United States: Federal Circuit Patent Update - August 28, 2018

Last Updated: August 29 2018
Article by Arthur W. Coviello, Richard Goldenberg and William G. McElwain

Precedential Federal Circuit Opinions


Reyna, J. Vacating and remanding the PTAB's IPR decision because the PTAB erred in not considering portions of the petitioner's reply brief. Specifically, the PTAB erred in determining that certain reply arguments were improper new arguments under 37 C.F.R. § 42.23(b). The Court held that the petitioner's reply arguments should have been considered because they cited "no new evidence and merely expand[ed] on a previously argued rationale as to why the prior art disclosures are insubstantially distinct from the challenged claims."

2. IN RE: MAATITA [OPINION] (2017-2037, 08/20/2018) (DYK, REYNA and STOLL)

Dyk, J. Reversing the PTAB's rejection of a design patent directed to an athletic shoe bottom. The Court found that the PTAB misapplied the enablement and definiteness requirements of 35 U.S.C. § 112 in the design patent context. The Court explained that "a design patent is indefinite under § 112 if one skilled in the art, viewing the design as would an ordinary observer, would not understand the scope of the design with reasonable certainty based on the claim and visual disclosure." The Court also noted that "there is often little difference in the design patent context between the concepts of definiteness (whether the scope of the claim is clear with reasonable certainty) and enablement (whether the specification sufficiently describes the design to enable an average designer to make the design)." Under these standards, the Court reversed the PTAB's findings of indefiniteness and non-enablement because "a designer of ordinary skill in the art, judging [the disclosed shoe bottom] design as would an ordinary observer, could make comparisons for infringement purposes based on the provided, two-dimensional depiction."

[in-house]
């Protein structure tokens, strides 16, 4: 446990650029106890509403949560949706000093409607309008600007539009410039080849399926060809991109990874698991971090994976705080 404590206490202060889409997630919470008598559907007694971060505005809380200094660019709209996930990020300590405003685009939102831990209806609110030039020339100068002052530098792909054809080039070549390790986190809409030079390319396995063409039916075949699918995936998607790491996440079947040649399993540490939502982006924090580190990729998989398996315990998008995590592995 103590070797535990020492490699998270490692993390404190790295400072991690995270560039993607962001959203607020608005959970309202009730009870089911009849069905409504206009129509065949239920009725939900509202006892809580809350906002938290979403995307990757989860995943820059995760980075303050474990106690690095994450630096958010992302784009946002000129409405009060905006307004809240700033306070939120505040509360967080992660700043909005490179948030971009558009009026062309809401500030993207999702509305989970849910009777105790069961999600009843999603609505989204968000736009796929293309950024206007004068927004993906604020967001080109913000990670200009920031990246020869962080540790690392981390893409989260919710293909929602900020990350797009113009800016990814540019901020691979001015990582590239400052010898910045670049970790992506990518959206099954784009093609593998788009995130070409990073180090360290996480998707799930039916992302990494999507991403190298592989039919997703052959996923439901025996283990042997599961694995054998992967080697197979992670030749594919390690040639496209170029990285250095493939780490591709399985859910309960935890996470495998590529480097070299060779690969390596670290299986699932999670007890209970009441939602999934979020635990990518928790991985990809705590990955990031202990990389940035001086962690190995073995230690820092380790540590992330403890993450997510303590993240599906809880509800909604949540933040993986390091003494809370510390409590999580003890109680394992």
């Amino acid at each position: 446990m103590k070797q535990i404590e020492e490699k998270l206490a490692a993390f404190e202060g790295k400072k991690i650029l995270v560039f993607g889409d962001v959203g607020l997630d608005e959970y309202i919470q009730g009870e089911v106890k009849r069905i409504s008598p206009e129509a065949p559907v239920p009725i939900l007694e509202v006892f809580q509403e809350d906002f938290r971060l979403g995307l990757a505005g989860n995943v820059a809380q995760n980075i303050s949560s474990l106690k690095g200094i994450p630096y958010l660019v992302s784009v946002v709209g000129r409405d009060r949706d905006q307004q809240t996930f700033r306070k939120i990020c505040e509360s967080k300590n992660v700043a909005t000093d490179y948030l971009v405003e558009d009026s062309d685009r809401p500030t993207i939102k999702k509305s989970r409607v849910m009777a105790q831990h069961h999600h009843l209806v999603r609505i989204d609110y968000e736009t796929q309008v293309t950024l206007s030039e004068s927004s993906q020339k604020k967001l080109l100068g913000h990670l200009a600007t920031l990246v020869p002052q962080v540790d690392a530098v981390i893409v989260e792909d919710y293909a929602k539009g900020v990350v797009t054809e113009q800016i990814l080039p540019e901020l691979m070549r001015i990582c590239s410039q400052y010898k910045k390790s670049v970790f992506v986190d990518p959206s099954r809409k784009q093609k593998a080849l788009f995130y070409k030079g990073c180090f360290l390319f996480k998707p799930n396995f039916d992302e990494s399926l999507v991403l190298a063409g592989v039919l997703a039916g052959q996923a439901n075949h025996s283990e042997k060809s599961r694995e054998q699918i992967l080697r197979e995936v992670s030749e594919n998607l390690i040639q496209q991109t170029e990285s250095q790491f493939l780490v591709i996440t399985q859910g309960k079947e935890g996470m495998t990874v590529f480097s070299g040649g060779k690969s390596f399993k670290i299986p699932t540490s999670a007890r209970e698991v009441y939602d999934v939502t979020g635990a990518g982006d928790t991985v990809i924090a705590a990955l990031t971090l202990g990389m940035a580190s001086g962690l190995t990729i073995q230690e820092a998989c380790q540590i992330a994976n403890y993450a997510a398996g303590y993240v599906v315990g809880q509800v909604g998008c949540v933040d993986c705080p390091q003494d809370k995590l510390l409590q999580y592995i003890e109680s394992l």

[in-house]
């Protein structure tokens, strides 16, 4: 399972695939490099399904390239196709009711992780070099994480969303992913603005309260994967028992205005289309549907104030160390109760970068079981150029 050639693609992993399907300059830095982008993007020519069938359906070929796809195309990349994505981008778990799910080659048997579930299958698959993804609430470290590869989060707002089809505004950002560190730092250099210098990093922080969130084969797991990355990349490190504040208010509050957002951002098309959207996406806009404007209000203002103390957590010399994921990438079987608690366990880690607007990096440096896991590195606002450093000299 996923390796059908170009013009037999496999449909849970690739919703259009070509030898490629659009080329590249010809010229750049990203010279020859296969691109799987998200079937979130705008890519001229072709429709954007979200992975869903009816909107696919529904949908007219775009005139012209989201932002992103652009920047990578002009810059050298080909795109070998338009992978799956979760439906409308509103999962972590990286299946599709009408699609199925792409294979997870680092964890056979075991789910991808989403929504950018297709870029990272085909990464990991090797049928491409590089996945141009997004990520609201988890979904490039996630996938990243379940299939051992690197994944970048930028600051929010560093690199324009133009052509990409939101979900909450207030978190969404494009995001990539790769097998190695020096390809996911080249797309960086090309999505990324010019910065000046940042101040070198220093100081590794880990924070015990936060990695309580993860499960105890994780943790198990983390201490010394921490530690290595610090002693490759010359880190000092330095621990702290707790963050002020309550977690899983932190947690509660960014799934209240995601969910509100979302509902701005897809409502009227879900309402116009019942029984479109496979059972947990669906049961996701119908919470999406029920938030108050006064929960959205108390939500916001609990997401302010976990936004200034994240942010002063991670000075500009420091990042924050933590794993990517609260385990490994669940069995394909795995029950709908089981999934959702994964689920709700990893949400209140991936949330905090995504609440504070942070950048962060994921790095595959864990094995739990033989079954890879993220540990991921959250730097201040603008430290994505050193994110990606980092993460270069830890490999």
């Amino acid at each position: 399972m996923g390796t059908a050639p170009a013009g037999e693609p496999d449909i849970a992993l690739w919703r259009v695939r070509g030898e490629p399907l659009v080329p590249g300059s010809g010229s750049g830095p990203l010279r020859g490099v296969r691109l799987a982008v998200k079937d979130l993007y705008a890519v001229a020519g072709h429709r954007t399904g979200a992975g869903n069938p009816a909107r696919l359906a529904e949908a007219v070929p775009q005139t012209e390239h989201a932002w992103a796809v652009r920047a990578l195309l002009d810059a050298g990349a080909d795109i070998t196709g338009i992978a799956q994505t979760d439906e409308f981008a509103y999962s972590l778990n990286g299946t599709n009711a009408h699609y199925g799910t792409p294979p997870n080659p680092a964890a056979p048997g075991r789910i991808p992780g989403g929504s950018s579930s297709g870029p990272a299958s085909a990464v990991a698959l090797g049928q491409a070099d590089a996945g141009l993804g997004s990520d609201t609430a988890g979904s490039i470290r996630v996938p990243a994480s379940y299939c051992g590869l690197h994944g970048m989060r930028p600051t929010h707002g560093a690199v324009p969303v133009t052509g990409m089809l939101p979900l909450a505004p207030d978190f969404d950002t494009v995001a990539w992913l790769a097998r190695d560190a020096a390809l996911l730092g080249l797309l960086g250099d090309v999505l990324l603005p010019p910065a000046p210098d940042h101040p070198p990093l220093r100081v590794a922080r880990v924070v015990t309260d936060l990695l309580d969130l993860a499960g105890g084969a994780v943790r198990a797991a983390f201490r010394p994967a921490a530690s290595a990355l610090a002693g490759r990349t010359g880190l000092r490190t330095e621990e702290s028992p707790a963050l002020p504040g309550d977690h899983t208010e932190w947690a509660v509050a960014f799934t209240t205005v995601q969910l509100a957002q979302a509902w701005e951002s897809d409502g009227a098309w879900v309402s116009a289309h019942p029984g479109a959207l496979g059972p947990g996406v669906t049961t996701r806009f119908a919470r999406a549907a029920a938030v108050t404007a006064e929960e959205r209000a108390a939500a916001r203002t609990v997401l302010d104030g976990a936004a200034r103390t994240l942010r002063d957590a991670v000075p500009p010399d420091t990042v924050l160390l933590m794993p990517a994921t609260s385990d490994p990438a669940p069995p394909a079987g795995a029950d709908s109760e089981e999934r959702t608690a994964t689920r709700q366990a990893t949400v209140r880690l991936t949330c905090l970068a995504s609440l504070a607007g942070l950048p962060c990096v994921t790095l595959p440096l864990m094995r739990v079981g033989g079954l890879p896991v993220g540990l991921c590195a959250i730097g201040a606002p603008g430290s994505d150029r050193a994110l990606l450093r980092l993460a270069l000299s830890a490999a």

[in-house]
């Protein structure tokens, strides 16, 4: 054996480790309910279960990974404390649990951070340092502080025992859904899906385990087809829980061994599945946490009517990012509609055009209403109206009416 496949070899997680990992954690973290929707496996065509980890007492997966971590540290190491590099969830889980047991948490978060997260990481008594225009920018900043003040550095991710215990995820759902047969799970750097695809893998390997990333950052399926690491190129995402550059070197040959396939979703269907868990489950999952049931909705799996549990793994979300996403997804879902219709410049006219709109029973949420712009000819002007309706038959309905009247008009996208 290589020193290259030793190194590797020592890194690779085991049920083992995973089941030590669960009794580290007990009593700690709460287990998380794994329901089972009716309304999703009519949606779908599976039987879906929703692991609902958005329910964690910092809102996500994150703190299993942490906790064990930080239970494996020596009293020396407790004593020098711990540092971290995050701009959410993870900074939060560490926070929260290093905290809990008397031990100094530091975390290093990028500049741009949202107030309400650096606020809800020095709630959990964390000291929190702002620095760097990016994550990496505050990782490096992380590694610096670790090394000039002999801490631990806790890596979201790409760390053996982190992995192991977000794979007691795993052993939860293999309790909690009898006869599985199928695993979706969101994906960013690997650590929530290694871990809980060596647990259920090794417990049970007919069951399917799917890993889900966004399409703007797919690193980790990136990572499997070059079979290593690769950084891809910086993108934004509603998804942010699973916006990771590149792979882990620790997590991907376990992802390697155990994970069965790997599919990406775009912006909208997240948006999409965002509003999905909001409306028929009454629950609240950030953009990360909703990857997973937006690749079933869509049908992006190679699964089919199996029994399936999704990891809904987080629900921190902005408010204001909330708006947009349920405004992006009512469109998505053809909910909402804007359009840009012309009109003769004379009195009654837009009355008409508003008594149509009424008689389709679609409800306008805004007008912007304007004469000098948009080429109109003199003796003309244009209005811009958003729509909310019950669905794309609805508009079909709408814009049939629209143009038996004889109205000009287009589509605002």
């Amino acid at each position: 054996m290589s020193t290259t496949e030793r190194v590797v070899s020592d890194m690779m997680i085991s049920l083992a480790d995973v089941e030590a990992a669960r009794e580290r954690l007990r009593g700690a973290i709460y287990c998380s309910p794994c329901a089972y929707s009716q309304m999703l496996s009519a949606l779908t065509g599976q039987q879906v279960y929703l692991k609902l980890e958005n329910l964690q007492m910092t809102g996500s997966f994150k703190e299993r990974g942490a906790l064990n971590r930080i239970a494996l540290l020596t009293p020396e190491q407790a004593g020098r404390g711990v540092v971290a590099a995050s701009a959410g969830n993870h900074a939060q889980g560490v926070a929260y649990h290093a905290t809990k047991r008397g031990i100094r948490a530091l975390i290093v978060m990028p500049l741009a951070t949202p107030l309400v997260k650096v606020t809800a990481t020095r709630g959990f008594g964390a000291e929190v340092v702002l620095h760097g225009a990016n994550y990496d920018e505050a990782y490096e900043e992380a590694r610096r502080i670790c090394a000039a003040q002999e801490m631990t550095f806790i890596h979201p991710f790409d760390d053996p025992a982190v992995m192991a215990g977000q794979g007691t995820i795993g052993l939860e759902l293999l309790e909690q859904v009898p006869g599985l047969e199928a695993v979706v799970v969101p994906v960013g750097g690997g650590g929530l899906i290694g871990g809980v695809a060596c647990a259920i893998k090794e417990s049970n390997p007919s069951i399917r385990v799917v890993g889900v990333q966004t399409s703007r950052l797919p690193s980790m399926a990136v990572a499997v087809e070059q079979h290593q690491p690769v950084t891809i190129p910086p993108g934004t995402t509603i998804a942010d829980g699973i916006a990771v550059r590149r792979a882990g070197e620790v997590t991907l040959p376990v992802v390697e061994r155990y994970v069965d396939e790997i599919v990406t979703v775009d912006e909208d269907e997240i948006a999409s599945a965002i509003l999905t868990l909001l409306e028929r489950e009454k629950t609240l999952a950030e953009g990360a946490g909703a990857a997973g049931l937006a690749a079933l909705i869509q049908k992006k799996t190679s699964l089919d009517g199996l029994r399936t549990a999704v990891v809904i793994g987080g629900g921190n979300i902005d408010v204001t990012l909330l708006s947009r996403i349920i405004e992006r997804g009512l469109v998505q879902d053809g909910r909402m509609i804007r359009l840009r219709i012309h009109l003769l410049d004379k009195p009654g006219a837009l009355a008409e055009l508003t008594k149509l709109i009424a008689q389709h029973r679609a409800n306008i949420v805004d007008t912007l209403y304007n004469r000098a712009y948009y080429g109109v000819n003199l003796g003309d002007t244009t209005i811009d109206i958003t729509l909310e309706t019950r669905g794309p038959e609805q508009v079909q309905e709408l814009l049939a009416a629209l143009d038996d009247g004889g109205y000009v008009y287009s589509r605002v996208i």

Bryson, J. Reversing, on two separate grounds, a jury's finding that the defendant infringed a patent directed to wireless communications. In addition, the Court vacated and remanded the district court's finding of no unenforceability regarding another wireless communications patent. The defendant argued that the patent was unenforceable because the prior owner of the patent had failed to disclose the priority application for the patent to the European Telecommunications Standards Institute ("ETSI") during the creation of the General Packet Radio Service ("GPRS") standard. In vacating the district court's finding of no unenforceability, the Federal Circuit held that "[t]he district court's finding that [the prior owner] did not have a duty to disclose its patent application [to ETSI] because its [GPRS] proposal [to ETSI] was rejected is unsupported by the evidence." The Court remanded for the district court to determine whether the original patentee (or its successor-in-interest Core Wireless) inequitably benefited from the untimely disclosure or whether the failure to disclose was sufficiently egregious to justify finding implied waiver without regard to any benefit.

*WilmerHale represented the defendant-appellant in this appeal.